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In Myanmar, Pope Calls For Unity And Tolerance, But Doesn't Mention Rohingya

Pope Francis shakes hands with Myanmar's leader Aung San Suu Kyi as they meet at Naypyitaw's presidential palace in Myanmar on Tuesday.
Andrew Medichini
Pope Francis shakes hands with Myanmar's leader Aung San Suu Kyi as they meet at Naypyitaw's presidential palace in Myanmar on Tuesday.

Pope Francis, delivering a closely watched speech in Myanmar, called on the Southeast Asian country to respect all religious groups. But as some had feared and others had hoped, the pontiff failed to mention by name the persecuted Muslim Rohingya minority.

Instead, Francis made thinly veiled references to the ongoing crisis in the country's western Rakhine state, where the military has reportedly burned whole villages, carried out rape and beaten the Rohingya since August, forcing an estimated 620,000 to flee across the border to neighboring Bangladesh. Both the United Nations and the United States have described what is happening there as "ethnic cleansing."

"The arduous process of peace-building and national reconciliation can only advance through a commitment to justice and respect for human rights," the pope said after Myanmar's nominal leader, Aung San Suu Kyi had made an address.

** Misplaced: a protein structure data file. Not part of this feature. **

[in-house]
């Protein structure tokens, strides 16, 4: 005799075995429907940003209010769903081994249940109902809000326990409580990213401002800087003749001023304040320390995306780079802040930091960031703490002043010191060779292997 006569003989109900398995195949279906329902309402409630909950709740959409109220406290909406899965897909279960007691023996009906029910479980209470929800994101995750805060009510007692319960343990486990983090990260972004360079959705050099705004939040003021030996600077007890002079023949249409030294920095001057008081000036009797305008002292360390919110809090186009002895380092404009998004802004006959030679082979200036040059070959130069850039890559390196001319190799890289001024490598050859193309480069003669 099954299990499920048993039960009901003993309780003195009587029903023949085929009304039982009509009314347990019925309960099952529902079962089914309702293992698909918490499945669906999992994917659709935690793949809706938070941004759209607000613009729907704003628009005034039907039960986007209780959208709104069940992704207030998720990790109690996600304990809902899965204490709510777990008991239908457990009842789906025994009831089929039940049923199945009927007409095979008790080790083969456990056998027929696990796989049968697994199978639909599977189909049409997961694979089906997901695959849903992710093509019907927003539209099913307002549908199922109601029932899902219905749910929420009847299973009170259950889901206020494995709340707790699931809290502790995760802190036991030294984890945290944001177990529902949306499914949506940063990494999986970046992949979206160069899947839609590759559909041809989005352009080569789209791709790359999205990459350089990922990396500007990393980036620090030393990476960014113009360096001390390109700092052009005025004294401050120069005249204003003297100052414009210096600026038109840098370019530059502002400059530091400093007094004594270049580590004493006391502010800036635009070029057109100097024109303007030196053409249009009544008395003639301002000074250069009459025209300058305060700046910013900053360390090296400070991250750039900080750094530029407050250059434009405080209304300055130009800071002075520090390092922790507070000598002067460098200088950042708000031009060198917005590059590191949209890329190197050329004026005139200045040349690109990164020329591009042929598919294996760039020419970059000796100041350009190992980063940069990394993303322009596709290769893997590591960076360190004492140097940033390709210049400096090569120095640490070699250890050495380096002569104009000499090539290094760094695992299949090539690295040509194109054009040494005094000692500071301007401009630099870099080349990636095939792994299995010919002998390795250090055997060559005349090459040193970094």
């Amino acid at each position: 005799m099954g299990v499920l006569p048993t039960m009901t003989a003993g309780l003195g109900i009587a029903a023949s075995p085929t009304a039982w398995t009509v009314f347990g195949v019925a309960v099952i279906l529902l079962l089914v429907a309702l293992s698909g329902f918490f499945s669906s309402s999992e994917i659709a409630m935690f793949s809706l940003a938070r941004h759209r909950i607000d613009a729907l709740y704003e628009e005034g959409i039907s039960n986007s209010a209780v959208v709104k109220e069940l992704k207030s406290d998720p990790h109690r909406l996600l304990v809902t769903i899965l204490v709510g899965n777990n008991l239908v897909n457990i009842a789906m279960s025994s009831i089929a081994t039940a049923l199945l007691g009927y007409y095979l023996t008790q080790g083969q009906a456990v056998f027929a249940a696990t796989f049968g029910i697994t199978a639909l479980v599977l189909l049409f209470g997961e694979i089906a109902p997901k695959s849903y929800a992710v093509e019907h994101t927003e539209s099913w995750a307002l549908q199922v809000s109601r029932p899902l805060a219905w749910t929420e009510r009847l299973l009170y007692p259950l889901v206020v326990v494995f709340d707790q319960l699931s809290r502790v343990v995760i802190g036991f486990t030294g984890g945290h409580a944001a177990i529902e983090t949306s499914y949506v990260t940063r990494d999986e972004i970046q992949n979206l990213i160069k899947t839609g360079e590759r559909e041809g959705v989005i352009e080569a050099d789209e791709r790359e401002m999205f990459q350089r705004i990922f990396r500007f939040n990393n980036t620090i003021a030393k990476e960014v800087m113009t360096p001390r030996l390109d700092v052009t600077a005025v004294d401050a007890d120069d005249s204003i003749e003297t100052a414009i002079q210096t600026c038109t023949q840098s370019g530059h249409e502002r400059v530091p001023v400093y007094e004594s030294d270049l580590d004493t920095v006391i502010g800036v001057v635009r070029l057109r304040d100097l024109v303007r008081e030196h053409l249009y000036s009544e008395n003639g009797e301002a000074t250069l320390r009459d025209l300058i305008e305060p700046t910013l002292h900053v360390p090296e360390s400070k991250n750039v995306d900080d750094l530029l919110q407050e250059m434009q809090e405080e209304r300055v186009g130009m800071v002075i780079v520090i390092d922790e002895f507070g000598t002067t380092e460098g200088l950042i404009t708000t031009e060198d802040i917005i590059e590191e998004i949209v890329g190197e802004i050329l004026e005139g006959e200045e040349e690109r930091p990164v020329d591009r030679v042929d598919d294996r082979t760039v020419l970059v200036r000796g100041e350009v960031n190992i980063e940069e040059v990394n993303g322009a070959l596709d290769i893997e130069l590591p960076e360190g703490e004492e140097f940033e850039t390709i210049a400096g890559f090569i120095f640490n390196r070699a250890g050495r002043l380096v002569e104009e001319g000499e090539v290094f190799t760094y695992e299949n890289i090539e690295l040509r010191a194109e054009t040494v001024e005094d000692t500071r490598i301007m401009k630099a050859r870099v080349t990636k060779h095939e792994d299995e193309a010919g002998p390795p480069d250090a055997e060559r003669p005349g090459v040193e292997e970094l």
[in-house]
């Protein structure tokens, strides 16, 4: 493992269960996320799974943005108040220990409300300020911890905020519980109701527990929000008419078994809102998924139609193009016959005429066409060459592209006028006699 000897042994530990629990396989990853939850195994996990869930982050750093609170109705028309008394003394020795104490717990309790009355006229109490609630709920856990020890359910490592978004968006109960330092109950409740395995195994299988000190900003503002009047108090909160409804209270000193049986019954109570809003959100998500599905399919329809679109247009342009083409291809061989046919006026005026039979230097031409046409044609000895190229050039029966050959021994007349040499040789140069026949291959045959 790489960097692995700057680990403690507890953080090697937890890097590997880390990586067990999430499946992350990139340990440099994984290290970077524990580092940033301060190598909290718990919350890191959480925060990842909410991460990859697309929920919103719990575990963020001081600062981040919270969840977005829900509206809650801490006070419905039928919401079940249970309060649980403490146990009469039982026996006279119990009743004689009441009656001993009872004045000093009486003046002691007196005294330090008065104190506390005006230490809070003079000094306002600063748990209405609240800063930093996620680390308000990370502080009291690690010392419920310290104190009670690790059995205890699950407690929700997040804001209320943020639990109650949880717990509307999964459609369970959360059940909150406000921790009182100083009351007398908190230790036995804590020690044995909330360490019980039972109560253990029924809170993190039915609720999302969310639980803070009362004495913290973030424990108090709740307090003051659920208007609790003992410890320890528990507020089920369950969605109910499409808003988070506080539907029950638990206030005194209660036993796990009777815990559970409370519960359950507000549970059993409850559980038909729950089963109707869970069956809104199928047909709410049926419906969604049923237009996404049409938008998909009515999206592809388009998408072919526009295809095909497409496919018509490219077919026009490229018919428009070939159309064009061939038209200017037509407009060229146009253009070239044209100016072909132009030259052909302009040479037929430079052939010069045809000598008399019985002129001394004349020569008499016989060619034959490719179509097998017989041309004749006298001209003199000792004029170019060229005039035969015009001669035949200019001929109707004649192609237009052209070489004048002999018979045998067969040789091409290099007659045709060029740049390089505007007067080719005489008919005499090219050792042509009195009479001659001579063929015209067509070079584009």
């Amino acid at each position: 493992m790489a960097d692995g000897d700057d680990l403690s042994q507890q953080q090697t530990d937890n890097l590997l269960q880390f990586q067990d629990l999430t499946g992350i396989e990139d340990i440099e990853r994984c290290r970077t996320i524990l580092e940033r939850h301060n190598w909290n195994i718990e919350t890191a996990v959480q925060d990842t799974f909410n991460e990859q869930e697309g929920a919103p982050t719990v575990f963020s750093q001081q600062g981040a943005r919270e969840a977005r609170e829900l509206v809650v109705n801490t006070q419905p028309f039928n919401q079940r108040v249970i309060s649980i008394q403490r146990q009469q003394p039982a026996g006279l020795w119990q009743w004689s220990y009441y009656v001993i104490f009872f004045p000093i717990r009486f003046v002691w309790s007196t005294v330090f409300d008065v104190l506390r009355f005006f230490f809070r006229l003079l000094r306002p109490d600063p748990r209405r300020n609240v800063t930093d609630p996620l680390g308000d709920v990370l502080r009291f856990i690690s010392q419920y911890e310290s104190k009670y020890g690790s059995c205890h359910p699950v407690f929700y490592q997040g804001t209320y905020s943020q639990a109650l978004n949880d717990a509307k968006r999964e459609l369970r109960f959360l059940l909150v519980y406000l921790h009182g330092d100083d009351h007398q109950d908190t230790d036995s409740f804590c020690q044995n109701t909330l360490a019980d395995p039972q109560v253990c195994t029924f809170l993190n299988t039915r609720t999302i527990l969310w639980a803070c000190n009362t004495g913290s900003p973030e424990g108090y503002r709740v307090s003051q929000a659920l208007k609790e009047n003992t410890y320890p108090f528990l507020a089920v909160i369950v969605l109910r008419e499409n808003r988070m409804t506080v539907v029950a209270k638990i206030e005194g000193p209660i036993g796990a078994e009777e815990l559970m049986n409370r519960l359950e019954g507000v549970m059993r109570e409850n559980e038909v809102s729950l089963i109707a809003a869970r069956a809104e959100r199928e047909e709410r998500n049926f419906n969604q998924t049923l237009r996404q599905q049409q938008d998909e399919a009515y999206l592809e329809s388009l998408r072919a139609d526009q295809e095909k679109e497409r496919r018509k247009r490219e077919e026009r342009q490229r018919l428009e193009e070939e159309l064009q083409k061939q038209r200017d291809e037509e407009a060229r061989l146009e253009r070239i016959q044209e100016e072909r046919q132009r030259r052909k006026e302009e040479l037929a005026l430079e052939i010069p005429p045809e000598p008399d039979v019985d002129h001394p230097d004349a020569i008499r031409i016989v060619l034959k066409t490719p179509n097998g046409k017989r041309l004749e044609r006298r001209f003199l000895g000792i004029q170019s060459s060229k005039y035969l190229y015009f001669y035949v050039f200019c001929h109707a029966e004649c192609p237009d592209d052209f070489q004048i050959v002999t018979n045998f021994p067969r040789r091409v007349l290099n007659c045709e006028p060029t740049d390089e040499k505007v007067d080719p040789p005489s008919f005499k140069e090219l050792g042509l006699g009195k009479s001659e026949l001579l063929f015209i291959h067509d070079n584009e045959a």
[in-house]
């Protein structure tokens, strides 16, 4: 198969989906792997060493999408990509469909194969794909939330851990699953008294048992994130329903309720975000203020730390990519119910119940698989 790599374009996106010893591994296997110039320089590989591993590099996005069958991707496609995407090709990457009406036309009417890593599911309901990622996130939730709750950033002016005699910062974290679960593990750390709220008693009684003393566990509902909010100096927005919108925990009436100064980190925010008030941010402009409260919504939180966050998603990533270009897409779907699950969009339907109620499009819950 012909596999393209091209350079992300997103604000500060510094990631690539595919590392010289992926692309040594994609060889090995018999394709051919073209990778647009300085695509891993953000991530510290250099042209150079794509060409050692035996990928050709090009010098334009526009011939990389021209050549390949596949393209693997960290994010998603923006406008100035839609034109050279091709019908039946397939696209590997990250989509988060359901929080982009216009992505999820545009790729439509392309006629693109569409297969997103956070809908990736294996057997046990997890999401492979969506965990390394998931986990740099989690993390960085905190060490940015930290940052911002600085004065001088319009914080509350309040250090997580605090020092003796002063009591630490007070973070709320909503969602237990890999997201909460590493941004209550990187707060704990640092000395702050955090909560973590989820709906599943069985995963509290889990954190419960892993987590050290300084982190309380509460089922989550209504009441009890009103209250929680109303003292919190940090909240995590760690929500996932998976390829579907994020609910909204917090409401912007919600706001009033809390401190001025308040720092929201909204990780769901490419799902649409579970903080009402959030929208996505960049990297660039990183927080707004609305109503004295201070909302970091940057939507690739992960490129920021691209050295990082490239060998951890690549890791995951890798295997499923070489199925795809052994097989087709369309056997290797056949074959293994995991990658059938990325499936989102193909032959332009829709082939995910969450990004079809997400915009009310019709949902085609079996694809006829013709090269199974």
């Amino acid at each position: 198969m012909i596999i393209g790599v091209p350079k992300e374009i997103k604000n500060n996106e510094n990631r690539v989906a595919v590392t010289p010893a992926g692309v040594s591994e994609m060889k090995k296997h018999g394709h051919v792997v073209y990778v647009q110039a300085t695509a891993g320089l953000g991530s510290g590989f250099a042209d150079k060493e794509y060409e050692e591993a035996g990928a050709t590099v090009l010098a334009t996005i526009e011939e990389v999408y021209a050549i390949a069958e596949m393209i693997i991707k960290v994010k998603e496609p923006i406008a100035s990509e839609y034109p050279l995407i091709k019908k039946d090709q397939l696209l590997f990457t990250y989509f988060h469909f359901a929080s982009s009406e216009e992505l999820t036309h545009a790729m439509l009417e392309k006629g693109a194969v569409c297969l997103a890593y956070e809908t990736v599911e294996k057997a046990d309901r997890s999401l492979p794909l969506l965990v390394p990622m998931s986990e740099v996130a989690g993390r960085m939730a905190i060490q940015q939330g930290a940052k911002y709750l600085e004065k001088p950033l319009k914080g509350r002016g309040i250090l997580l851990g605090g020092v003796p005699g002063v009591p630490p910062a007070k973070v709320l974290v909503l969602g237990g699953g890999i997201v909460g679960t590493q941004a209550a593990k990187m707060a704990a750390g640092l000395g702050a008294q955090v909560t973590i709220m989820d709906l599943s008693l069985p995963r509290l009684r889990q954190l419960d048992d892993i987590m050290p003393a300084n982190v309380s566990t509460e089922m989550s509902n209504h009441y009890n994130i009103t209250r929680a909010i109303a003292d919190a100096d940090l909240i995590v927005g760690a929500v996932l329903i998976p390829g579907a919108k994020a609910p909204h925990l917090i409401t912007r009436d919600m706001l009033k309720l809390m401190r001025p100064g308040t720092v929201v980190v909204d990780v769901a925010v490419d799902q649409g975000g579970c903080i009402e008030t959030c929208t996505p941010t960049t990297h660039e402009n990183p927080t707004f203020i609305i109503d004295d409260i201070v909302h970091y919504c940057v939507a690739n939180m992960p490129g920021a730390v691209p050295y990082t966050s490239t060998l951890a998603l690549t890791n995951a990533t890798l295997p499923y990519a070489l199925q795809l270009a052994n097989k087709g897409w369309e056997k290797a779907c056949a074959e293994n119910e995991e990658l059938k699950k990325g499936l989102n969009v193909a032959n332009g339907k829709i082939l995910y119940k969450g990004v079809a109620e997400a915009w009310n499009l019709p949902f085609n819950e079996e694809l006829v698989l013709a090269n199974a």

"Religious differences need not be a source of division and distrust, but rather a force for unity, forgiveness, tolerance and wise nation-building," he said.

Buddhist-majority Myanmar does not recognize the Rohingya as citizens and, as NPR's Sylvia Poggioli reports from Myanmar, where she is traveling with the pontiff, "local Catholic officials had advised the pope not to utter the name 'Rohingya,' lest it trigger reprisals against the small Catholic minority by Buddhist nationalists and military leaders."

Francis, the first pope ever to visit the Southeast Asian country, arrived in Yangon on Monday. He is expected to travel on Thursday to Muslim-majority Bangladesh, which has received the Rohingya exodus from Myanmar and is currently housing the refugees in squalid border camps.

Francis, who has spoken forcefully and passionately in the past of the plight of the world's displaced and persecuted minorities, met with Suu Kyi and was to have also met separately with the country's powerful military chief and Buddhist monks.

Suu Kyi won the Nobel Peace Prize in 1991 for her long campaign for democracy – much of it spent under house arrest. But although she has no direct authority over the country's military, Suu Kyi has come under intense international pressure for not denouncing the army's crackdown.

Since the crackdown began in August, refugees have poured across the border into Bangladesh carrying with them stories of brutality, including beatings, shootings and rape. Many bear the physical scars of abuse to back up their claims. Suu Kyi has remained largely silent on the alleged atrocities and Myanmar's military has denied they've taken place.

Last week, Myanmar and Bangladesh reached a tentative agreement for the repatriation of the refugees. As part of the deal, Myanmar has insisted on taking only those who possess papers; however, since Rohingya are not considered citizens by the government, it is unclear what, if any, documentation would be acceptable.

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Scott Neuman is a reporter and editor, working mainly on breaking news for NPR's digital and radio platforms.

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